Figures out today show the UK’s trade deficit in goods widened to £8 billion in January from £7 billion in December, mainly a result of a 6% fall in exports.
Figures released today show the UK’s trade deficit in goods widened to £8 billion in January from £7 billion in December. This was mainly the result of a 6 per cent fall in export volumes (excluding oil and erratic items).
This will come as a blow to those looking to the export sector to strengthen the UK economy’s recovery from recession.
Sterling’s effective exchange rate fell by 25 per cent in 2008; this was supposed to make UK industry more competitive and boost overseas sales of British goods. So far, there is little evidence that this is happening.
The January data are probably a blip – trade data are among the most erratic of all data releases. More worrying is the underlying trend, which shows only modest growth in export volumes over the last year.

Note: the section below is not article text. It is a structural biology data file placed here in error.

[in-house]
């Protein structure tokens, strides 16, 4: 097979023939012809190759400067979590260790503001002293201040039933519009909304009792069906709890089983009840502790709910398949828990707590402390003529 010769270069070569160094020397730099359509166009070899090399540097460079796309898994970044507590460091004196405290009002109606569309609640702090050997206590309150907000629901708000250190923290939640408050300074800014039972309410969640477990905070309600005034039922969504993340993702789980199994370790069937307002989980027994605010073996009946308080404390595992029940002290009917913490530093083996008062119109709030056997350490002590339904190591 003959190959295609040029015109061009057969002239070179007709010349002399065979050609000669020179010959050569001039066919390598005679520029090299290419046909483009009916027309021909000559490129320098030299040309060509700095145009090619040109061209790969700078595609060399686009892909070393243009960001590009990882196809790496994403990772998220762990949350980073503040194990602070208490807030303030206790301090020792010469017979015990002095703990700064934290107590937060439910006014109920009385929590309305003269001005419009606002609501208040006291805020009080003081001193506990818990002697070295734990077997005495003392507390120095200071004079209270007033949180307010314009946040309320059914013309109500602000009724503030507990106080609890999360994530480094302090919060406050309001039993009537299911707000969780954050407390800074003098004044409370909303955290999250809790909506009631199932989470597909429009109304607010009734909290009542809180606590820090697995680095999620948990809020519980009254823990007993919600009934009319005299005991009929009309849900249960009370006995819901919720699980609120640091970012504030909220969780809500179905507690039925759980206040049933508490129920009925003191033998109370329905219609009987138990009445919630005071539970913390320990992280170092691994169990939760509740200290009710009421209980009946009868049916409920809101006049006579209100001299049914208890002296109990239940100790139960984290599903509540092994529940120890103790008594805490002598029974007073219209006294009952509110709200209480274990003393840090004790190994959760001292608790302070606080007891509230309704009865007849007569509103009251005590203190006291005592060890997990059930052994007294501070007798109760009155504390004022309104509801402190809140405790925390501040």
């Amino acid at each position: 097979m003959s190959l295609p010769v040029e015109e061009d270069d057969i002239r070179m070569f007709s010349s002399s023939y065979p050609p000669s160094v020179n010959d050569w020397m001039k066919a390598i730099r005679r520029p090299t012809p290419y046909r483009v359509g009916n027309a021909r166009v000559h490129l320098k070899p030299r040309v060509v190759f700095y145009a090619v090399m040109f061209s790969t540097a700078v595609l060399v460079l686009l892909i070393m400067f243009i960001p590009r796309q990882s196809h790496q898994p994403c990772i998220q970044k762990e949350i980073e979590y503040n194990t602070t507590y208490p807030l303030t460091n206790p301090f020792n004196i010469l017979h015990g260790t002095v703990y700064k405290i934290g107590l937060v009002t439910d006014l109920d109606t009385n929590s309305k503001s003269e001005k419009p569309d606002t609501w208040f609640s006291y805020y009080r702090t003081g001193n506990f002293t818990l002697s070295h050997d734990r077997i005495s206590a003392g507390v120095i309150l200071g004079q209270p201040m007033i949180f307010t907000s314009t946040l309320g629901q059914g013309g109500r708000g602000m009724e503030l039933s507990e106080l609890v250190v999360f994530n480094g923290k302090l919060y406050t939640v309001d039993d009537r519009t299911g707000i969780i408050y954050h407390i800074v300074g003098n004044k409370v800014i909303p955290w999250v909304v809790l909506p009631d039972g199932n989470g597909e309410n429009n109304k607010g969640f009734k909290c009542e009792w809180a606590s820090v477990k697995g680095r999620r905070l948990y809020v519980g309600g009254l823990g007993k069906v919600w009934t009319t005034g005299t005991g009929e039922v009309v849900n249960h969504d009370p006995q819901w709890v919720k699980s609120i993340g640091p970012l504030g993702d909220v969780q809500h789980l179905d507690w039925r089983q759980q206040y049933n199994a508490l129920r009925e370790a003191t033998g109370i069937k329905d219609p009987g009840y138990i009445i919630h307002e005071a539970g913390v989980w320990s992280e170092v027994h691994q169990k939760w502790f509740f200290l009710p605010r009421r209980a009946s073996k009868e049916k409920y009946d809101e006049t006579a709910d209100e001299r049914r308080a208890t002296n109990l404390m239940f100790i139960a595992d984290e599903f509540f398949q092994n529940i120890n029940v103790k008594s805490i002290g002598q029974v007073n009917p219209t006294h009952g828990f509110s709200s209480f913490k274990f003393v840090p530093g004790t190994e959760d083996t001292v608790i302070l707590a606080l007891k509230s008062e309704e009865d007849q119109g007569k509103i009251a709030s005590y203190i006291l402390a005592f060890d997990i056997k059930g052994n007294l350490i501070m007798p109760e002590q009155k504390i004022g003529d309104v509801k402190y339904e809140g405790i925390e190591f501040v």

Of course, this is due in no small part to the weakness of demand in the UK’s main export markets, particularly in the rest of Europe, and it should be that export growth will improve once Europe’s economic recovery picks up speed.
There are also some grounds for optimism in the latest business surveys. The Bank of England’s agents’ report and the CBI’s survey of manufacturing both show a steady improvement in optimism about the outlook for exports in recent months.
However, the Bank of England does note that some companies are taking advantage of sterling’s weakness to push up profit margins, rather than allowing it to feed through into enhanced competitiveness.
Depending what happens to these higher profits, this probably means some of the potential benefits of sterling’s fall – in terms of more exports, more output and more jobs – are being lost.
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